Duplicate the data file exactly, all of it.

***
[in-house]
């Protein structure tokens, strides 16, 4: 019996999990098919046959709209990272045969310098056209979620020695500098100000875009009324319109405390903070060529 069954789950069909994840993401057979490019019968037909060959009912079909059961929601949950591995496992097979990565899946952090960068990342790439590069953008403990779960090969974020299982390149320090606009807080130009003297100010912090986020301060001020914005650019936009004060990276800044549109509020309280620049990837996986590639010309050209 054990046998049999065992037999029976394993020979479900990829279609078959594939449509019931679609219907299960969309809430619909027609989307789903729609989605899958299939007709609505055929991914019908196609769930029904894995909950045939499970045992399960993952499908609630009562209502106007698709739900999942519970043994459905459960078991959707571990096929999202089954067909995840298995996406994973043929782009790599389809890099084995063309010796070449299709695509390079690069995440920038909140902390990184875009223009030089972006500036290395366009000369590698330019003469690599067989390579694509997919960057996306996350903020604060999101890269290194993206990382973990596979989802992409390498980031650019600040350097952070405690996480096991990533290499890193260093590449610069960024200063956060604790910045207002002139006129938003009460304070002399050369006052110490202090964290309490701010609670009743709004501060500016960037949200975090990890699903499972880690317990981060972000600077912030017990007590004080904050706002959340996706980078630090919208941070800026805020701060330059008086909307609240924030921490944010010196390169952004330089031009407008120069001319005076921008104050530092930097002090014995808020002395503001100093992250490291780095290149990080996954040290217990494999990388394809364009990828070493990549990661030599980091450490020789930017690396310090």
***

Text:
[in-house]
């Protein structure tokens, strides 16, 4: 019996999990098919046959709209990272045969310098056209979620020695500098100000875009009324319109405390903070060529 069954789950069909994840993401057979490019019968037909060959009912079909059961929601949950591995496992097979990565899946952090960068990342790439590069953008403990779960090969974020299982390149320090606009807080130009003297100010912090986020301060001020914005650019936009004060990276800044549109509020309280620049990837996986590639010309050209 054990046998049999065992037999029976394993020979479900990829279609078959594939449509019931679609219907299960969309809430619909027609989307789903729609989605899958299939007709609505055929991914019908196609769930029904894995909950045939499970045992399960993952499908609630009562209502106007698709739900999942519970043994459905459960078991959707571990096929999202089954067909995840298995996406994973043929782009790599389809890099084995063309010796070449299709695509390079690069995440920038909140902390990184875009223009030089972006500036290395366009000369590698330019003469690599067989390579694509997919960057996306996350903020604060999101890269290194993206990382973990596979989802992409390498980031650019600040350097952070405690996480096991990533290499890193260093590449610069960024200063956060604790910045207002002139006129938003009460304070002399050369006052110490202090964290309490701010609670009743709004501060500016960037949200975090990890699903499972880690317990981060972000600077912030017990007590004080904050706002959340996706980078630090919208941070800026805020701060330059008086909307609240924030921490944010010196390169952004330089031009407008120069001319005076921008104050530092930097002090014995808020002395503001100093992250490291780095290149990080996954040290217990494999990388394809364009990828070493990549990661030599980091450490020789930017690396310090």